Oxfordshire County Council is offering the opportunity to give your feedback on proposed mental health budget cuts following an open letter from the Oxfordshire Mental Health Partnership.
The letter, signed by all members of the partnership, is in response to an announcement last month that the County Council will be cutting mental health funding by £1.6 million by 2020.
Open Letter from members of the Oxfordshire Mental Health Partnership and other related services
To all elected members of Oxfordshire County Council,
The Prime Minister recently vowed that austerity was over after eight years of deep cuts to mental health services. Nationally the policy is now to redress the lack of priority shown to mental health over many years. So we are very concerned and surprised to hear that soon after that Oxfordshire County Council proposed to take out a further £1.6 million from those life-saving, life-changing services.
As another new year approaches, we are forced to write with one voice about our shared concern that austerity is not over for those who rely on our services. This cut will be the breaking point for many struggling with mental ill health in our county.
Health services in Oxfordshire are already amongst the most efficient and cost effective in the country, but they are also under the most serious pressure and seriously underfunded, and they have been for many years. It’s becoming harder to recruit and retain staff because of these pressures and the detrimental effect of underfunding on pay and conditions. Our services are being kept afloat by dedicated staff working harder or, for some of the charity partners, relying on the generosity of Oxfordshire residents.
Our organisations are supporting more people, and peoples’ needs are becoming more complex. It is a tragedy that just as the stigma of mental ill-health starts to decline and more people feel able to ask for help, our resources and therefore ability to respond are being cut.
This cut isn’t just wrong for patients, it’s also a false economy. Any reduction of face-to-face support will escalate the very issues that we exist to address. Any reduction of preventative interventions will increase the numbers of people who are acutely unwell. Any reduction of interventions to help people properly recover from a period of mental ill health will create repeated pressures on acute services. And then there’s the cost that we don’t measure—the human cost of unnecessary suffering and misery that we exist to end.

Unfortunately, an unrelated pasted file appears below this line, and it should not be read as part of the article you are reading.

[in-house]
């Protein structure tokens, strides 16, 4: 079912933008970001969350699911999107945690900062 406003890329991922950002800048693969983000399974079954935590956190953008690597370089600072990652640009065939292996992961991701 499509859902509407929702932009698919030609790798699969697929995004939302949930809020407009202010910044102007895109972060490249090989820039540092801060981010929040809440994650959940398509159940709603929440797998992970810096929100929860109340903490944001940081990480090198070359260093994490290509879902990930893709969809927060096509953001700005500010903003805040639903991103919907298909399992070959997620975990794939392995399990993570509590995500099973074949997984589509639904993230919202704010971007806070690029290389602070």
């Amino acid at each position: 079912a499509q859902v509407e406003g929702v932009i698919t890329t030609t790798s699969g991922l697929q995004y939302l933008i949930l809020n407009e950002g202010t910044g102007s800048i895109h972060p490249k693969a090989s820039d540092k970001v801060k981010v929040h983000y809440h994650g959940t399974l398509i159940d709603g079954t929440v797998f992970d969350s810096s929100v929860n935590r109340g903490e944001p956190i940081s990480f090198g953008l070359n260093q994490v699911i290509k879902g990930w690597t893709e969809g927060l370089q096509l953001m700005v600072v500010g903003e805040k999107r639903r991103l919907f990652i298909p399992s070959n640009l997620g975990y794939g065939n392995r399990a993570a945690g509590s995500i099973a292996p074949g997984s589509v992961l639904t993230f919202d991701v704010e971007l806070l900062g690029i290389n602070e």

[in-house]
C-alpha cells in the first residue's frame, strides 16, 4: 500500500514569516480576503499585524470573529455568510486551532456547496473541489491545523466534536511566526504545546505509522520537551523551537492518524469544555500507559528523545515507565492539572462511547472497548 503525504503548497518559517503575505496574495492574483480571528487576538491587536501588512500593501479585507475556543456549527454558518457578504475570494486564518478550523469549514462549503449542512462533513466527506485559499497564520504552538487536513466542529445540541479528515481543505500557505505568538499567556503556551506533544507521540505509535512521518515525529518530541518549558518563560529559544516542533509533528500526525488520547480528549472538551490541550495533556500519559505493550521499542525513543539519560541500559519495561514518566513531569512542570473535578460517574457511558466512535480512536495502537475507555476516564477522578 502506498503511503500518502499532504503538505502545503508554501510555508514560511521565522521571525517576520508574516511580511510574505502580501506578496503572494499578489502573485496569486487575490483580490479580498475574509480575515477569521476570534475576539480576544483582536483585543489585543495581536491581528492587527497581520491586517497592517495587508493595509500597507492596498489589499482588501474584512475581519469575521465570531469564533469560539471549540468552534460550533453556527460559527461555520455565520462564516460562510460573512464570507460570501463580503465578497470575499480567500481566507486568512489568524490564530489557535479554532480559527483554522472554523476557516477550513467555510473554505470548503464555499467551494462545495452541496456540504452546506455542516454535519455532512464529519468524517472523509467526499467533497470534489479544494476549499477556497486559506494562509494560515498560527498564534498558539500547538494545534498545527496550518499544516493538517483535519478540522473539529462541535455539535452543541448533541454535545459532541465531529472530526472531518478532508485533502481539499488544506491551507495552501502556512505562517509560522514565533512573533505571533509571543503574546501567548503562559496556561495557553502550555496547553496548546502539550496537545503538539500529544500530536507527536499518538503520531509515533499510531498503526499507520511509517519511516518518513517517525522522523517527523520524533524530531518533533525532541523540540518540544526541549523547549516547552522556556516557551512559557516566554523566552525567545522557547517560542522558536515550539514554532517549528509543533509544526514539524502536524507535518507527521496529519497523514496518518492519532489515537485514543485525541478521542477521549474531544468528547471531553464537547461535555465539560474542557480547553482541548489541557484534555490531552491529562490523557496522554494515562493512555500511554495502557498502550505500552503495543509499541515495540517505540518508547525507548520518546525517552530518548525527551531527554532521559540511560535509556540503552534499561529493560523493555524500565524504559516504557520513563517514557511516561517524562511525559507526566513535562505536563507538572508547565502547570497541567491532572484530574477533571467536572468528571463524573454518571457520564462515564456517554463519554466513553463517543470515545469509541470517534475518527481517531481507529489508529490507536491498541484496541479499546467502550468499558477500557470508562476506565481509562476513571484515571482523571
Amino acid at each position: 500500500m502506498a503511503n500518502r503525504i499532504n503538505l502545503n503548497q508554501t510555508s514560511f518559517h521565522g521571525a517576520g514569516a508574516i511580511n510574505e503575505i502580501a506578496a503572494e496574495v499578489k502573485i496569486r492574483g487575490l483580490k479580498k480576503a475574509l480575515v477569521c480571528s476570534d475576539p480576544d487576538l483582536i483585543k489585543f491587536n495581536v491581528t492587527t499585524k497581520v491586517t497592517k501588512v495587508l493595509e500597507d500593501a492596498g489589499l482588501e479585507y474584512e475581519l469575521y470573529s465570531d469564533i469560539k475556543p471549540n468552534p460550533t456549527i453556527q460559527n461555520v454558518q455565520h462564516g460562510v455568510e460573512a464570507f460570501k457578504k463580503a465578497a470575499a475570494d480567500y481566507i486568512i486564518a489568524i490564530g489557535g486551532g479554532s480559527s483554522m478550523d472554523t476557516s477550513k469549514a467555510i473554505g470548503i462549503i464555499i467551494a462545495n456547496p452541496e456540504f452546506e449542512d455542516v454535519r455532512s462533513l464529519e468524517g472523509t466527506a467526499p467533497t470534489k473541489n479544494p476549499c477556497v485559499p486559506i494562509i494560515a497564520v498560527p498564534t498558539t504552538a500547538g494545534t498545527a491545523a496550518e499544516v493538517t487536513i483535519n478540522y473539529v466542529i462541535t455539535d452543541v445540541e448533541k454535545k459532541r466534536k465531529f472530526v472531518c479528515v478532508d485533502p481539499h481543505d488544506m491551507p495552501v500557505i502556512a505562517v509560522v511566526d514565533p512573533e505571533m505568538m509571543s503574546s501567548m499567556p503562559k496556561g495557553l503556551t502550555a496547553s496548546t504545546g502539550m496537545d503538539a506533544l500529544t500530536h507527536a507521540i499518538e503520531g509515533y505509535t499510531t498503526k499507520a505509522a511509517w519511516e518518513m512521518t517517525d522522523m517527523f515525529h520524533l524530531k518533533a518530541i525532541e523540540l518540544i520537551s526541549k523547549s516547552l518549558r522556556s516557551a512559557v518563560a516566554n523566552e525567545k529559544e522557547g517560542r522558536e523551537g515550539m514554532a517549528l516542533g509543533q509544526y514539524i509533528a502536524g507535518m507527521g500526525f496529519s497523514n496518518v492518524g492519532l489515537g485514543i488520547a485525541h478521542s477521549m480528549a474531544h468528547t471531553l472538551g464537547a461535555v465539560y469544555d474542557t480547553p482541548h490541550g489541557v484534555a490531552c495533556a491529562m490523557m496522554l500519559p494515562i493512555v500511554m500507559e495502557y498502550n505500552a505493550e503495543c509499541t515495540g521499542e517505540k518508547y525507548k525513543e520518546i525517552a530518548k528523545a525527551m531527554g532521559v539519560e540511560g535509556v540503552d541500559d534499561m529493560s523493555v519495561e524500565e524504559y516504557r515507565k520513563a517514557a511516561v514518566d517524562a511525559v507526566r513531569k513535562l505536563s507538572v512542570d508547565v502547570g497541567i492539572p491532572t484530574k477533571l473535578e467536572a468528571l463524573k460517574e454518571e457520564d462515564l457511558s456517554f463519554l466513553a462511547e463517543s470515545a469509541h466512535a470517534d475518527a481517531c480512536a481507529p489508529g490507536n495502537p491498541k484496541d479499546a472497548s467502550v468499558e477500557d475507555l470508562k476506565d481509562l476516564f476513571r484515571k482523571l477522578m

The County Council says that they need to make hard choices and focus their budget on those for whom they have statutory responsibilities. However, they wouldn’t be making a hard choice, they would be making a mistake. We know from our collective first-hand experience that many of our service users and patients care for children and elderly or disabled relatives. Budget cuts will impact on our capacity to support carers, too, producing a negative effect on the other budgets spanning the County Council’s social care provision. These cuts may also put further pressure on efforts to safeguard children and vulnerable adults in Oxfordshire. Let’s not make a bad situation even worse.
We implore all County Councillors to learn more about the services we provide and to listen to the voices of the 5,000 constituents who currently receive them, and their families and communities. On World Mental Health Day in October, the County Council Leader Ian Hudspeth listened to some of those voices and made important points. We want him to match up his passion in the room with the money those service users need to stay in the services they depend on.
It is false to believe that we can tighten our belts further. We have made every cut we can possibly make in every area of our operations. Our staff soldier on with dedication, but struggle daily with diminishing resources. You cannot make an efficient service more efficient by imposing further cuts. Cuts of a further £1.6m can only produce devastating consequences which we believe are avoidable. We have a duty to warn the County Councillors making a political decision about the budget to push this to the front of their minds when casting their votes on this vital issue.
All members of the Oxfordshire Mental Health Partnership:
Stuart Bell, CEO, Oxford Health
Dan Knowles, CEO, Oxfordshire Mind and Chair of the Oxfordshire Mental Health Partnership
Lesley Dewhurst, CEO, Restore
Tamsin Jewell, CEO, Elmore Community Services
Mark Thompson, CEO, Connection Support
John McLaughlin, CEO, Response
Olivia Davies – Trax
Patrick Vercoe – Banbury Young Homeless Project (BYHP)
Rick Mower – RAW
Barry Ingleton – Synolos
Rebekah Sammut – One-Eighty
Julie Males – Rethink
Jodie Lloyd-Jones – Oxfordshire Youth
Background to the Oxfordshire Mental Health Partnership
The Oxfordshire Mental Health Partnership (OMHP) is the coming together of six specialist mental health organisations, which includes Restore, Oxfordshire Mind, Response, Connection Support, Elmore Community Services and Oxford Health NHS Foundation Trust. The OMHP is dedicated to creating positive changes and initiatives that directly improve the lives of people living with mental health challenges. Together, the organisations that make up the OMHP covers a wide range of interventions from the care of adults who are acutely unwell to services that get people back into employment, education, stable accommodation and relationships. Effective recovery is a holistic approach that includes support, in-patient care, appropriate housing, community services, better physical health, social opportunities and much more. OMHP provides a complete recovery package to support someone on their journey